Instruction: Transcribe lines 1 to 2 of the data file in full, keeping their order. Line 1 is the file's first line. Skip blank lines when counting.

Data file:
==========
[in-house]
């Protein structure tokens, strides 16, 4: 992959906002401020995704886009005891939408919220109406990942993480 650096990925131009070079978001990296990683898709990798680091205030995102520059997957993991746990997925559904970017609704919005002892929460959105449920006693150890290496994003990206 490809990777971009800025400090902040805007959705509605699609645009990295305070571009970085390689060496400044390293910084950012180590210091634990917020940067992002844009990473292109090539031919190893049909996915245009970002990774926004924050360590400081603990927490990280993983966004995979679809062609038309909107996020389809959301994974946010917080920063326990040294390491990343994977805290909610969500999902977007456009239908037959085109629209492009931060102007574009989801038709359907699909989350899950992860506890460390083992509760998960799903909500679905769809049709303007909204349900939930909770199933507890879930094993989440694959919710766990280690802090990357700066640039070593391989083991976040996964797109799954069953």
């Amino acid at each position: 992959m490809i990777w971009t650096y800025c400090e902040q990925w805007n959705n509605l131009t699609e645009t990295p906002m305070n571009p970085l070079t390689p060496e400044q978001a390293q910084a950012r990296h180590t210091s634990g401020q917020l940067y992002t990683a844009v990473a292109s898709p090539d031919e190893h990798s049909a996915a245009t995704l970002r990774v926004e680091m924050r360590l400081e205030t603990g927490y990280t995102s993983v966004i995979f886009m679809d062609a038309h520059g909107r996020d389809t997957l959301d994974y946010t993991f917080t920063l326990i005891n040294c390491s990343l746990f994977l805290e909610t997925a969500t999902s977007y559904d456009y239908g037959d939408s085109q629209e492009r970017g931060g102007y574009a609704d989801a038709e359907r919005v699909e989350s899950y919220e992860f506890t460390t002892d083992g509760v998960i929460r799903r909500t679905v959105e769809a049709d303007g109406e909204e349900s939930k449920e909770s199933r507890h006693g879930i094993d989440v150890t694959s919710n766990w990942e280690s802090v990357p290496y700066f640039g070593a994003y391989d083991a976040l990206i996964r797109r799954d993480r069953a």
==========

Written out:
[in-house]
């Protein structure tokens, strides 16, 4: 992959906002401020995704886009005891939408919220109406990942993480 650096990925131009070079978001990296990683898709990798680091205030995102520059997957993991746990997925559904970017609704919005002892929460959105449920006693150890290496994003990206 490809990777971009800025400090902040805007959705509605699609645009990295305070571009970085390689060496400044390293910084950012180590210091634990917020940067992002844009990473292109090539031919190893049909996915245009970002990774926004924050360590400081603990927490990280993983966004995979679809062609038309909107996020389809959301994974946010917080920063326990040294390491990343994977805290909610969500999902977007456009239908037959085109629209492009931060102007574009989801038709359907699909989350899950992860506890460390083992509760998960799903909500679905769809049709303007909204349900939930909770199933507890879930094993989440694959919710766990280690802090990357700066640039070593391989083991976040996964797109799954069953």